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I have two files:

Both files are EPSG 4326, that if I understood it well it is WTS84 datum with coordinates system (no projected) and cover the whole World.

I need to select the land use classes from fileLUse whose value is in a certain range ([40-130]) and compute the area and area ratio of this aggregate for each region in fileRegions. My "output" would then be a CSV with region name (from fileRegions), total area, share of aggregate land use.

My main problem is that the files are not projected, so I don't really know how to give them a unit, as all "equal area" projections I saw are specific for a certain area of the World.

Which approach should I take ? I could use QGIS, GRASS, R, Python... (I'm on Linux)

[EDIT]

What I have done so far:

  • Computed 0/1 binary data of Land Covers in the interested range:
gdal_calc.py -A fileLUse.tif --outfile=fileNatVegAreas.tif --calc="logical_and(A>=40,A<=140)"
  • I used rasterstats to get the mean/count of each "polygon"
from rasterstats import zonal_stats
stats = zonal_stats("fileRegions.shp", "fileNatVegAreas.tif")

What I am left with:

  • stats is a vector of dictionaries with the various stats, e.g.
>>> stats[0]
{'min': 0.0, 'max': 1.0, 'mean': 0.5842002754571467, 'count': 739861}

How do I link back my stats to the field "RegionName" in my shapefile, and possibly export everything as a CSV ?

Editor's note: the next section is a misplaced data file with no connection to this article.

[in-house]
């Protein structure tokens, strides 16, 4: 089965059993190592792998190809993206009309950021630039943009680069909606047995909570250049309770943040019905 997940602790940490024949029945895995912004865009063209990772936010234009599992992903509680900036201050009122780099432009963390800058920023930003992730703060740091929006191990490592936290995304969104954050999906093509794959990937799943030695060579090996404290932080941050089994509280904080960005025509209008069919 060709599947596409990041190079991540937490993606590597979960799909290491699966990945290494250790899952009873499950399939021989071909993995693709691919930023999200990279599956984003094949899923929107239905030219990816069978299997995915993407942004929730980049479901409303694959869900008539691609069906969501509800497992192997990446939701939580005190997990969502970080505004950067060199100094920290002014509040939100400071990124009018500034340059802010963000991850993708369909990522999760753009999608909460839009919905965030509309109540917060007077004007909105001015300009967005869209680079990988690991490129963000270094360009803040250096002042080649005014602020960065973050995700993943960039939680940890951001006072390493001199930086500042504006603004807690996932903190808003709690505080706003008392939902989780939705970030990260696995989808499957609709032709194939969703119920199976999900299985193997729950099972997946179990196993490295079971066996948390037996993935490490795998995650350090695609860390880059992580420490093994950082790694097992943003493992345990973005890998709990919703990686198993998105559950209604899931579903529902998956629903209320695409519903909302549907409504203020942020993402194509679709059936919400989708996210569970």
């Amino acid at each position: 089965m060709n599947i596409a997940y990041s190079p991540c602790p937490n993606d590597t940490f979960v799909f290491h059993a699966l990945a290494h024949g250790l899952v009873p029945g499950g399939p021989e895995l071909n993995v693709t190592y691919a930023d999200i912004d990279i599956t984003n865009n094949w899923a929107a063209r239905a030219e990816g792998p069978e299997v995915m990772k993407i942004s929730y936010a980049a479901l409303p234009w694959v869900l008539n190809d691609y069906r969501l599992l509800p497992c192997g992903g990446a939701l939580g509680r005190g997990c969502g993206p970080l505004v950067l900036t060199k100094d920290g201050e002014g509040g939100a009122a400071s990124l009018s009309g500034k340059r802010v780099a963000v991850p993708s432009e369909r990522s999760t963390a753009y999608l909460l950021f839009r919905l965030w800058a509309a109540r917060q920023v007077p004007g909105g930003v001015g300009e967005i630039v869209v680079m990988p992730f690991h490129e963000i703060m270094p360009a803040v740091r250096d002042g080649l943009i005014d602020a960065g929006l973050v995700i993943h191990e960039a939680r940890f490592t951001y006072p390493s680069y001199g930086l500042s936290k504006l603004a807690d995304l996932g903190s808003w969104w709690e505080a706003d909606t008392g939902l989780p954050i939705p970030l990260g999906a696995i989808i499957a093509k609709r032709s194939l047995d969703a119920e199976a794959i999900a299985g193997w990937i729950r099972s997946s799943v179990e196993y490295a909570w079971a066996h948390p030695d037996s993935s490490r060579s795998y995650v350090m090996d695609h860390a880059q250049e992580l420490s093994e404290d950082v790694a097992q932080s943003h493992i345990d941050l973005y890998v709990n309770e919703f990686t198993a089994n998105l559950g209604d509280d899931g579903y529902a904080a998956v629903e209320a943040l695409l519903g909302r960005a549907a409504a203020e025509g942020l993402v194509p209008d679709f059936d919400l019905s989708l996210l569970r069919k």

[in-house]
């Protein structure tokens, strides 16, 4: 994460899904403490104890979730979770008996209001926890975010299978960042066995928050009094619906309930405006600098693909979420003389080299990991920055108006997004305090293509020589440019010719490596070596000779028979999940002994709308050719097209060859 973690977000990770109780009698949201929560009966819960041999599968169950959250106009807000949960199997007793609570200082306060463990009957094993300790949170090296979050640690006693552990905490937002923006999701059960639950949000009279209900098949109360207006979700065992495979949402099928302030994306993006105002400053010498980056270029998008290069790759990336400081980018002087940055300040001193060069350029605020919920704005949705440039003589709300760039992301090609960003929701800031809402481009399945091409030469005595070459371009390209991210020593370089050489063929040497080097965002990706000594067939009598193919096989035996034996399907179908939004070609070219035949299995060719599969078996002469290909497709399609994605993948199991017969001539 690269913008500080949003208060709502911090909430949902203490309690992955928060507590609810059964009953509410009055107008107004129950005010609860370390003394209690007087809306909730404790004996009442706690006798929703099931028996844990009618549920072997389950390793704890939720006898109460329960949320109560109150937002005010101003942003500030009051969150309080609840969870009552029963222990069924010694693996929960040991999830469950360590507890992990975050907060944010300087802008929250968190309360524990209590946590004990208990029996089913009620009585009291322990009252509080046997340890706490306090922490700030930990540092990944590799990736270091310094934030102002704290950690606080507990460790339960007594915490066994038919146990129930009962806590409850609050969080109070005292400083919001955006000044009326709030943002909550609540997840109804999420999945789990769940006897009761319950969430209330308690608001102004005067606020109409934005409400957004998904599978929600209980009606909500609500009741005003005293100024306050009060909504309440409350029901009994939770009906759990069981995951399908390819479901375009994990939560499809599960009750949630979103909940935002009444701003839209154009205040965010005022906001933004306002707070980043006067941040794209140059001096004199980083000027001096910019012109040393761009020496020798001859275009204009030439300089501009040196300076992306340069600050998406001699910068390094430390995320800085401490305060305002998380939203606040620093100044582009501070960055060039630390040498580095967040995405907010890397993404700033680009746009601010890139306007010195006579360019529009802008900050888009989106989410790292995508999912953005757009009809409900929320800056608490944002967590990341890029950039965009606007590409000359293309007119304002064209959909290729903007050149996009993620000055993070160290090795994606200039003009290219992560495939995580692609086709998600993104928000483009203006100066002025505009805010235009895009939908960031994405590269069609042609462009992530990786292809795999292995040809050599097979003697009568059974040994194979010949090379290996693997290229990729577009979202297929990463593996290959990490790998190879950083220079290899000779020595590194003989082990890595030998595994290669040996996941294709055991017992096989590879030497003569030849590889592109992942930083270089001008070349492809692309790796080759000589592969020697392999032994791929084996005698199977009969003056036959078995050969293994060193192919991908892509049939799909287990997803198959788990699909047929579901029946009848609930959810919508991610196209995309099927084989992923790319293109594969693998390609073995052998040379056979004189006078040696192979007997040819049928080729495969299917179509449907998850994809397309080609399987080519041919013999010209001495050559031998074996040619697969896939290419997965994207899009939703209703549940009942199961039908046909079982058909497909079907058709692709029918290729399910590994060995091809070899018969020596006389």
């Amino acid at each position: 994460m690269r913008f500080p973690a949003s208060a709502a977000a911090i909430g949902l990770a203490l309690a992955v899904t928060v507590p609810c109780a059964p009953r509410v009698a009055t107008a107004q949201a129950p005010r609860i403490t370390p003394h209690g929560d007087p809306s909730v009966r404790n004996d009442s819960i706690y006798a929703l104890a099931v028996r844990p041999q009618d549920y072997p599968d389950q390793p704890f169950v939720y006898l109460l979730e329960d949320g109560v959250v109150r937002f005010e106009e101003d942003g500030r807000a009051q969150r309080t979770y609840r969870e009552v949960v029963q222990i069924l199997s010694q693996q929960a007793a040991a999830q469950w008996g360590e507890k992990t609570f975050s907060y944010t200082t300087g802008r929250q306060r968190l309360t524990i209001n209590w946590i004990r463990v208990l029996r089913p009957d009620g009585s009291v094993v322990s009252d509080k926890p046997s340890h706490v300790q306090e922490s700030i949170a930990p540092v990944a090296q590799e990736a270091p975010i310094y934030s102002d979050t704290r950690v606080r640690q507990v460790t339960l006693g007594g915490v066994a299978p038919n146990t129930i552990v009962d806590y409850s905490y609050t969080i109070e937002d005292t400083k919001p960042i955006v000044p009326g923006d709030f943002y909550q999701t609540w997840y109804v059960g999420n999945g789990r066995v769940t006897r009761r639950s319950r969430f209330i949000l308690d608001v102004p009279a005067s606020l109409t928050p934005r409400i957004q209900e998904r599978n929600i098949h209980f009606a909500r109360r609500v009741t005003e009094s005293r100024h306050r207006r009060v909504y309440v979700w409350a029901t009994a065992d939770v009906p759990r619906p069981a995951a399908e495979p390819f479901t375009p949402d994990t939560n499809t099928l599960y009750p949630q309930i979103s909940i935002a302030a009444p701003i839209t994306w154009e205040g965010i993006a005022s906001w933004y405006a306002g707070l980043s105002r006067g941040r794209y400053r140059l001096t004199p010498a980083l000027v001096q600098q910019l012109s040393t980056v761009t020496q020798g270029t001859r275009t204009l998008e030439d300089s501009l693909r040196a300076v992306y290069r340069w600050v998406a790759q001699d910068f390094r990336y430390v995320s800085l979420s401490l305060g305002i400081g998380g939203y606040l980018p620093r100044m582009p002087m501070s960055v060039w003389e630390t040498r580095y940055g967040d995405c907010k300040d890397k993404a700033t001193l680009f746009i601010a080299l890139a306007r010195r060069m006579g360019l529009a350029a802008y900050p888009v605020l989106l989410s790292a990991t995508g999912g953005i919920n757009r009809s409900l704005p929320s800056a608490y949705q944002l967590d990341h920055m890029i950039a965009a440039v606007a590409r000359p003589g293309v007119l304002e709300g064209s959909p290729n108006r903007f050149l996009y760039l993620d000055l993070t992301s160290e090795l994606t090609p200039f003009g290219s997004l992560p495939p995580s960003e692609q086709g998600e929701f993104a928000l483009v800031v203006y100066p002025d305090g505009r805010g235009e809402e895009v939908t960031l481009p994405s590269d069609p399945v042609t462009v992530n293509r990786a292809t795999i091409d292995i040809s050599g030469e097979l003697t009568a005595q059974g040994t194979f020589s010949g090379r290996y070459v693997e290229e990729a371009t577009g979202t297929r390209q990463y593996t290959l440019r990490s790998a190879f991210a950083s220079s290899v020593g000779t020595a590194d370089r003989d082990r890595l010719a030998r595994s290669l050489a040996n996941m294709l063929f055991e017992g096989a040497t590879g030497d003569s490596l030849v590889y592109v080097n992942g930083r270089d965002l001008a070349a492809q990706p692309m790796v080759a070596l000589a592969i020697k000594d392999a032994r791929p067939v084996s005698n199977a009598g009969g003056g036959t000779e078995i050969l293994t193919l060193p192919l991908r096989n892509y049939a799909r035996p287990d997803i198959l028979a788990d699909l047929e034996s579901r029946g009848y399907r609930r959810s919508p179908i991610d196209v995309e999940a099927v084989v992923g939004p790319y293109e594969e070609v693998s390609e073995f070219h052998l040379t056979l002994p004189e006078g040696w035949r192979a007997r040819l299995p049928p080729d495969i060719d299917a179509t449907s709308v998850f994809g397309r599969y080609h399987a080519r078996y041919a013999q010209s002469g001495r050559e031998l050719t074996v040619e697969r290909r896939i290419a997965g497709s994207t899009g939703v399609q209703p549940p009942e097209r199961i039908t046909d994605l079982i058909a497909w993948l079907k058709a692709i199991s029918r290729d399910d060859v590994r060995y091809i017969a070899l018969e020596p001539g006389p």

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At the end I done like this:

  1. Computed the 0/1 Indicator Variable of the range
gdal_calc.py -A fileLUse.tif --outfile=natVegIndicator2019.tif --calc="logical_and(A>=40,A<=140)"

For some reason this created a 8GB map out of a 300MB original tif map.

  1. Used the following simple Python script
vectorBoundariesFile = "gadm36_1.shp"
rasterDataFile       = "natVegIndicator2019.tif"

sqKmPerCell          = (300*300)/(1000*1000)

from rasterstats import zonal_stats
import geopandas as gpd
import numpy as np
import pandas as pd

stats   = zonal_stats(vectorBoundariesFile, rasterDataFile, stats=['mean', 'count','sum'])
regdf   = gpd.read_file(vectorBoundariesFile)

countCells  = pd.Series([i['count'] for i in stats])
sqKm        = countCells * sqKmPerCell  

means   = pd.Series([i['mean'] for i in stats])
sums    = pd.Series([i['sum'] for i in stats])


data    = [regdf['GID_0'], regdf['NAME_0'],regdf['GID_1'], regdf['NAME_1'],means,sqKm,countCells,sums]
headers = ["GID_0", "NAME_0","GID_1", "NAME_1","natVegRatio","SqKm","countAllCells","countForCell"]
out     = pd. concat(data, axis=1, keys=headers)

out.to_csv("vegIndex2019.csv")

An other (and perhaps better) approach is to just use the step #2 passing the parameter categorical=True to the zonal_stats function call (see the rasterstat user manual) and then compute the ratio of the desired range ex-post from the dataframe in Python.

Note that the final SqKm could be biased and different than official country-level statistics.. I learn that even just "measuring an area" on a large part of the Earth is not a trivial task. However, using the counts of cells to obtain the ratio of different land classes should be an unbiased method.

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    It's probably big because of the data type. Try adding --type=Byte or limiting the extent of the output, or both. – wingnut Apr 23 at 7:21

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